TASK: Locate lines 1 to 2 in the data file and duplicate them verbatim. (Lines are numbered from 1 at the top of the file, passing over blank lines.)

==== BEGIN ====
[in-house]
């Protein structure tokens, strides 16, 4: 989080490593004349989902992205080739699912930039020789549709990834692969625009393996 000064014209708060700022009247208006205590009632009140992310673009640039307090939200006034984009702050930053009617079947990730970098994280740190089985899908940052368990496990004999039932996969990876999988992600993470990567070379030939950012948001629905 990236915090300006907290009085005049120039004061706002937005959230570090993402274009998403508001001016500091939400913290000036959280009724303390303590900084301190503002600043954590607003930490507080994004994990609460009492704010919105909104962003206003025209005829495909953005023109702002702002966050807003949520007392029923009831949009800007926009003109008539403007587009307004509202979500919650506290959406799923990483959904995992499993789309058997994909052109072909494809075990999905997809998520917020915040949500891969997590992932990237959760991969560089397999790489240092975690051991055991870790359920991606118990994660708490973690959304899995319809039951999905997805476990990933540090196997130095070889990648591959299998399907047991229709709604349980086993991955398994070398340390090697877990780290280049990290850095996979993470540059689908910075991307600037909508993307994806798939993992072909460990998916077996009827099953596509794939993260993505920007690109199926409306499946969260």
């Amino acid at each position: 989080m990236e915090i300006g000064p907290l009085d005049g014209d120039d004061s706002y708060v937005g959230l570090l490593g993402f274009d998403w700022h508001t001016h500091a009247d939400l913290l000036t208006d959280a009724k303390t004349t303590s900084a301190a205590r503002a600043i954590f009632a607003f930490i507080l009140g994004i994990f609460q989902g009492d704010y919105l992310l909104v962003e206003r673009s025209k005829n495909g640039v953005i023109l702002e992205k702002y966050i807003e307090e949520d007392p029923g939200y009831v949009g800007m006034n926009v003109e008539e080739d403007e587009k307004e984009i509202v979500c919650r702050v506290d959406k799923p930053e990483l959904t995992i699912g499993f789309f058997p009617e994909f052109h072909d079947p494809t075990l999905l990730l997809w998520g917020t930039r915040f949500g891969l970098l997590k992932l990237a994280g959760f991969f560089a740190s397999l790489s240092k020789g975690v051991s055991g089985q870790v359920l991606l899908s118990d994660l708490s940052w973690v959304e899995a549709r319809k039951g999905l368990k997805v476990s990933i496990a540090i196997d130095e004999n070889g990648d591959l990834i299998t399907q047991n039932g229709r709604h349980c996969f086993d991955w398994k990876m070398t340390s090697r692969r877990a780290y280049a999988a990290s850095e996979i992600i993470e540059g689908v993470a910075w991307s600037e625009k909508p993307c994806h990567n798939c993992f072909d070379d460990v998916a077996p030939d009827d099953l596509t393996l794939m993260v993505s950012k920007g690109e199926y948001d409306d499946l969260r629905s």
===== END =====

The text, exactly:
[in-house]
């Protein structure tokens, strides 16, 4: 989080490593004349989902992205080739699912930039020789549709990834692969625009393996 000064014209708060700022009247208006205590009632009140992310673009640039307090939200006034984009702050930053009617079947990730970098994280740190089985899908940052368990496990004999039932996969990876999988992600993470990567070379030939950012948001629905 990236915090300006907290009085005049120039004061706002937005959230570090993402274009998403508001001016500091939400913290000036959280009724303390303590900084301190503002600043954590607003930490507080994004994990609460009492704010919105909104962003206003025209005829495909953005023109702002702002966050807003949520007392029923009831949009800007926009003109008539403007587009307004509202979500919650506290959406799923990483959904995992499993789309058997994909052109072909494809075990999905997809998520917020915040949500891969997590992932990237959760991969560089397999790489240092975690051991055991870790359920991606118990994660708490973690959304899995319809039951999905997805476990990933540090196997130095070889990648591959299998399907047991229709709604349980086993991955398994070398340390090697877990780290280049990290850095996979993470540059689908910075991307600037909508993307994806798939993992072909460990998916077996009827099953596509794939993260993505920007690109199926409306499946969260």